Many of us carefully consider where our eggs, vegetables and meat comes from, but what about our booze? We’re generally (sometimes appropriately) more interested in getting the cork out or bottle top off than thinking about the about of time it took to cultivate grapes and turn them into wine.
Luckily, there are plenty of clued-up women working behind the scenes around Australia doing the thinking for us, and producing some of the best beverages in the world.
Take top winemaker Gill Gordon-Smith. Although she dabbled with other jobs – being a Qantas flight attendant, for one – her first job was in the cellar and at the cellar door of Settlement Wine Company, and she came full circle, launching her wine label fall from grace in 2009.
“I love everything about wine and have always been fascinated by grapes and the process of turning them into wine,” Gill explains. “It connects you with the earth and the land.”
Last year, figures hovered at around 9 per cent for the female representation of formally trained winemakers in Australia, at around 38 per cent for owner-operated vineyards.
“I believe you make wine with your head and your heart. It’s not about your gender, but women are outnumbered in the industry,” Gill admits. “Working for yourself is hard in any business but provides flexibility, and I get to work with wine and passionate people.”
And while numbers may be on the rise, Gill believes mentoring is still “vital” to thriving in the industry.
“I have been lucky to have had some wonderful mentors, both male and female, like Mark Day from Koltz Wines, who is always there with honesty and doesn’t hold back, and Justin Lane definitely supported me when I started this journey and encouraged me to trust my palate.”
Numbers aside, for Gill, her main challenge with taking a grape from vineyard to bottle was really herself.
“The biggest challenge is, and was, myself, feeling confident in making good choices and getting the timing right in the vineyard,” Gill says.
Jodie Armstrong from McLaren Vale’s Sew and Sew Wines, founded in 2004 with a tonne of Pinot Noir, agrees. Along with the challenge being “short of stature” making leverage when opening fittings difficult, as well as the physically demanding tasks of plunging and raking fruit very difficult, there was a “huge mental hurdle” to her work.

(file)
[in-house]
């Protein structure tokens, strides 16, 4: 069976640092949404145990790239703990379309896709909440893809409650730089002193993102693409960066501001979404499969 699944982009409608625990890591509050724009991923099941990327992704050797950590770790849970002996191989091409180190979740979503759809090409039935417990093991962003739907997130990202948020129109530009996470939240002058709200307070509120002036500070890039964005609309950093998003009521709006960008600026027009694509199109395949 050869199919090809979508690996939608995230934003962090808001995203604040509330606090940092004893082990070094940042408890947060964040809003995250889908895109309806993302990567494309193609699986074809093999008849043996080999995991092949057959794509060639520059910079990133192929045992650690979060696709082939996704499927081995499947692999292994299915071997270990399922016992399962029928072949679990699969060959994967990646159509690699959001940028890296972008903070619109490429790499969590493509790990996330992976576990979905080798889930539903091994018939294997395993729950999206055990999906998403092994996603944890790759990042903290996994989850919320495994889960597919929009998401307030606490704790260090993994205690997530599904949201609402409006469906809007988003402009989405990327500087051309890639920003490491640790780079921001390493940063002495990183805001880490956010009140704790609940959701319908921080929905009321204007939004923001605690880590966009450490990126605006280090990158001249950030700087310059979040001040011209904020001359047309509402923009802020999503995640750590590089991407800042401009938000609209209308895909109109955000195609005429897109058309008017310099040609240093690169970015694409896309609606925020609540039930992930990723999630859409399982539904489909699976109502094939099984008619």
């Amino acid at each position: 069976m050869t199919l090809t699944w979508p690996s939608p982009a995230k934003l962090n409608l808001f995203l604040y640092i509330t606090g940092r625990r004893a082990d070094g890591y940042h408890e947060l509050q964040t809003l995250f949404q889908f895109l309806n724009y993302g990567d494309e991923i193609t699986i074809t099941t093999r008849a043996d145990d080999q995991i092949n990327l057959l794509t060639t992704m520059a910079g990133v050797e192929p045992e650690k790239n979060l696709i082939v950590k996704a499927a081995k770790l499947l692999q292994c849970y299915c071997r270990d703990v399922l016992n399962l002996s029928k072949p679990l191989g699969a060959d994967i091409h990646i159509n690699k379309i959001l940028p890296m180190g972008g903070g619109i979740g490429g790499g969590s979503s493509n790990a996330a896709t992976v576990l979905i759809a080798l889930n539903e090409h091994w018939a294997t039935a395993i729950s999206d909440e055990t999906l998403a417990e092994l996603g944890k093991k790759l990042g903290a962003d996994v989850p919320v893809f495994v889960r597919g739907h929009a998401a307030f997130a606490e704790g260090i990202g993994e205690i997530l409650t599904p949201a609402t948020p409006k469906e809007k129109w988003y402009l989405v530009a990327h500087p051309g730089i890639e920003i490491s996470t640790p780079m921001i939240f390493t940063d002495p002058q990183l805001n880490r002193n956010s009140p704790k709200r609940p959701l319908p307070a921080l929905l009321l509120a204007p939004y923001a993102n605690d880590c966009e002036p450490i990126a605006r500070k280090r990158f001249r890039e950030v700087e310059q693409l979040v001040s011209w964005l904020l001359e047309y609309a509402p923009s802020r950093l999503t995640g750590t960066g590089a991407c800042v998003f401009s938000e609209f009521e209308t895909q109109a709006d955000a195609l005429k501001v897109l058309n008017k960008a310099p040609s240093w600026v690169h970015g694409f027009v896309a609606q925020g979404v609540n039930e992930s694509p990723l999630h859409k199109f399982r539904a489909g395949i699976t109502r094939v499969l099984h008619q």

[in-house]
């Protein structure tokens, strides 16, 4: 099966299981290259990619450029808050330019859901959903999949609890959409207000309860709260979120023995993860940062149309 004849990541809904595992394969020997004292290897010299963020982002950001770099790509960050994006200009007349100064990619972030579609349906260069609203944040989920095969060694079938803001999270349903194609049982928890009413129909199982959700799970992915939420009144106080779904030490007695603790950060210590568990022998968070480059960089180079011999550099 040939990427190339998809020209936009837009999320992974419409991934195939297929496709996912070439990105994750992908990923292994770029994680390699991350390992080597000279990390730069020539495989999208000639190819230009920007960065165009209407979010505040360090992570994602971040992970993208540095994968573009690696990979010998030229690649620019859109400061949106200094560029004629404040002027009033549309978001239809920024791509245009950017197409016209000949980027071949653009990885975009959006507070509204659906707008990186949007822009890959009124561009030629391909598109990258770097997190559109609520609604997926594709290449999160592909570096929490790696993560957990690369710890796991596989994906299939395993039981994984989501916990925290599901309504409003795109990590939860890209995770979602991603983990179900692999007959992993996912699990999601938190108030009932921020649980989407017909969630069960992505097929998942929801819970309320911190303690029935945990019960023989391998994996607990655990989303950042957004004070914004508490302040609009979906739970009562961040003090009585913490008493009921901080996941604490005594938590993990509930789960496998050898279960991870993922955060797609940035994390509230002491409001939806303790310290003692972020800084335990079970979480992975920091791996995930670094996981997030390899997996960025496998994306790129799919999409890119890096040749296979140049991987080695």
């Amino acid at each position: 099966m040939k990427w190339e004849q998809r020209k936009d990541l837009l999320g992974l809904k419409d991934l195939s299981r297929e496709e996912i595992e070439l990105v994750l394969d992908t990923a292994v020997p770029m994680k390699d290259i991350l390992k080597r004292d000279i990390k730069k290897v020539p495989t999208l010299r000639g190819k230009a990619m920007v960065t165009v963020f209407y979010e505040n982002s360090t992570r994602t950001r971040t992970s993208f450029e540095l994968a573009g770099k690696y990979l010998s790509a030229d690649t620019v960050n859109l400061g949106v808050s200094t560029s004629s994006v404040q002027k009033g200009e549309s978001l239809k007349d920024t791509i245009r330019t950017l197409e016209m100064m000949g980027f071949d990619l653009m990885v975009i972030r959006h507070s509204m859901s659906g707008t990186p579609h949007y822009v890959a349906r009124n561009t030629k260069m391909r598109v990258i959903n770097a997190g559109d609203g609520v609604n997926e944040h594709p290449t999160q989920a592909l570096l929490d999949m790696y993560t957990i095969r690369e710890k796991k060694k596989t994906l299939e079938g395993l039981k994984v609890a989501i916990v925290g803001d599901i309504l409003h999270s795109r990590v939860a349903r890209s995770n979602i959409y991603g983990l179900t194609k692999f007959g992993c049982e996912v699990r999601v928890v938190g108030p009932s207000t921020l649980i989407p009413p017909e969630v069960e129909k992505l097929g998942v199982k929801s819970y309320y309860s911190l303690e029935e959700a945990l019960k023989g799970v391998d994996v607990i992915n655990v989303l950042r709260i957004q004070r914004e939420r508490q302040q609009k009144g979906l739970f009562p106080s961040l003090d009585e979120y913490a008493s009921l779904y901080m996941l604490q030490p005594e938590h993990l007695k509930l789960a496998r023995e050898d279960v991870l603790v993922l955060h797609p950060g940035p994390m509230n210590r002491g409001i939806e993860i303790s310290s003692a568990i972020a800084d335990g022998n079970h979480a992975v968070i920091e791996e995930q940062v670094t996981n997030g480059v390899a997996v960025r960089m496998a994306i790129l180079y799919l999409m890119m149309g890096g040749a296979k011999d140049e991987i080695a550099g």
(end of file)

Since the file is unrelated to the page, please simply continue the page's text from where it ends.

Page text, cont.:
“Self-doubt often results in me worrying if I have done the right thing by my wines,” Jodie explains. Although, like anything, a good amount of experience has helped to quell those fears. “Having spent over 20 years managing and consulting in numerous vineyards, I do not suffer from the same lack of confidence when growing grapes.”
At the heart of the grape-growing community is the passion and dedication of the women makers that have both “healthy competition” as well as sticking together (when they have the time, that is).
“All of us are flat-out trying to make it to the end of each day and keep all the balls in the air [meaning] that there is limited spare time,” Jodie explains. “We are all supportive of each other and have a wonderful time when we catch up, it just doesn’t happen often enough.”
There’s even less of a female community in the beer brewing industry. Agi Gajic, head brewer at Sparkke, a craft brewing company that gives 10 per cent of funds to four key organisations supporting social issues, like gender equality and refugee acceptance, is one of only three female Australian head brewers under 30. What’s the toughest part of her work as a brewer?
“Getting my foot in the door,” Agi explains. “Once I’d finally done that, I faced long hours, odd hours, psychically and mentally demanding work.”
“It’s all so worth it, though. I wouldn’t take back a single second.”
Considering the smaller numbers of women working in beer brewing results in “not much of a community”, Agi also, unsurprisingly, considers mentoring indispensable to her success in the industry.
“[Mentoring is vital], especially as a female because there are less of us around,” she explains. “The work can be quite overwhelming when you first start and there is constantly so much to learn, so having a mentor is extremely beneficial.”
Agi herself “goes out of her way” to both gain knowledge from more experienced brewers, but also to pass those insights onto anyone interesting in learning.”
For these women, who will gather together at Tasting Australia’s Heroine Soul to Glass event along with more than 20 other female beverage boss ladies, it seems their dedication to their job goes beyond the hours of nine to five.
“Winemaking is not just a job, it’s a life,” Jodie says. “It has taught me that success is not the amount of money I have, but that it is the shared moments, the contact with nature and that every day I get out of bed, something new and challenging will happen.”
Tasting Australia’s Heroines Soul to Glass event is on Friday 5 May, 5pm at the fall from grace (Aldinga, Fleurieu Peninsula) vineyard. Have a look at other events at Adelaide-based food and wine festival Tasting Australia here.